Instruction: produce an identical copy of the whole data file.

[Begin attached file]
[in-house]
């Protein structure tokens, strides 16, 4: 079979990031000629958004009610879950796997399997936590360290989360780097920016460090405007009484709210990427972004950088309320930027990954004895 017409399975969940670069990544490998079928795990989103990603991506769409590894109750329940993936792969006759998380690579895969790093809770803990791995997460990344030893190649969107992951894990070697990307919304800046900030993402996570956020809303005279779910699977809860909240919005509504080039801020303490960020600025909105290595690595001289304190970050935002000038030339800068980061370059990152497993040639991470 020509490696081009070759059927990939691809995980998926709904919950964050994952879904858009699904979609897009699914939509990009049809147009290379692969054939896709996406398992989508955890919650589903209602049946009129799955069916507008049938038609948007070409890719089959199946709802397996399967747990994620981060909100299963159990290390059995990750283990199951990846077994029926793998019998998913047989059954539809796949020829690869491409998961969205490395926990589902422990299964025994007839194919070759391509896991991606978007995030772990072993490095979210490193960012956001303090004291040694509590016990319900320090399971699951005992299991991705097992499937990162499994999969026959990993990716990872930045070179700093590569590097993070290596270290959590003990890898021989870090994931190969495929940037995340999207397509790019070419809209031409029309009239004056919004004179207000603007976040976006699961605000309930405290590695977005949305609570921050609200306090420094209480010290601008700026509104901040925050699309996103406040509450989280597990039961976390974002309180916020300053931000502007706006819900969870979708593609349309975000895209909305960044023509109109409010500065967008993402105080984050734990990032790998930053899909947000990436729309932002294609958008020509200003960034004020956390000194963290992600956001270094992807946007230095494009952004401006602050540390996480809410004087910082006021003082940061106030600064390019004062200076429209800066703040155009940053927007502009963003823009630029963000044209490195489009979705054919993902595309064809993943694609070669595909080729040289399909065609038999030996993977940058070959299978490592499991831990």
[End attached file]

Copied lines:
[in-house]
């Protein structure tokens, strides 16, 4: 079979990031000629958004009610879950796997399997936590360290989360780097920016460090405007009484709210990427972004950088309320930027990954004895 017409399975969940670069990544490998079928795990989103990603991506769409590894109750329940993936792969006759998380690579895969790093809770803990791995997460990344030893190649969107992951894990070697990307919304800046900030993402996570956020809303005279779910699977809860909240919005509504080039801020303490960020600025909105290595690595001289304190970050935002000038030339800068980061370059990152497993040639991470 020509490696081009070759059927990939691809995980998926709904919950964050994952879904858009699904979609897009699914939509990009049809147009290379692969054939896709996406398992989508955890919650589903209602049946009129799955069916507008049938038609948007070409890719089959199946709802397996399967747990994620981060909100299963159990290390059995990750283990199951990846077994029926793998019998998913047989059954539809796949020829690869491409998961969205490395926990589902422990299964025994007839194919070759391509896991991606978007995030772990072993490095979210490193960012956001303090004291040694509590016990319900320090399971699951005992299991991705097992499937990162499994999969026959990993990716990872930045070179700093590569590097993070290596270290959590003990890898021989870090994931190969495929940037995340999207397509790019070419809209031409029309009239004056919004004179207000603007976040976006699961605000309930405290590695977005949305609570921050609200306090420094209480010290601008700026509104901040925050699309996103406040509450989280597990039961976390974002309180916020300053931000502007706006819900969870979708593609349309975000895209909305960044023509109109409010500065967008993402105080984050734990990032790998930053899909947000990436729309932002294609958008020509200003960034004020956390000194963290992600956001270094992807946007230095494009952004401006602050540390996480809410004087910082006021003082940061106030600064390019004062200076429209800066703040155009940053927007502009963003823009630029963000044209490195489009979705054919993902595309064809993943694609070669595909080729040289399909065609038999030996993977940058070959299978490592499991831990």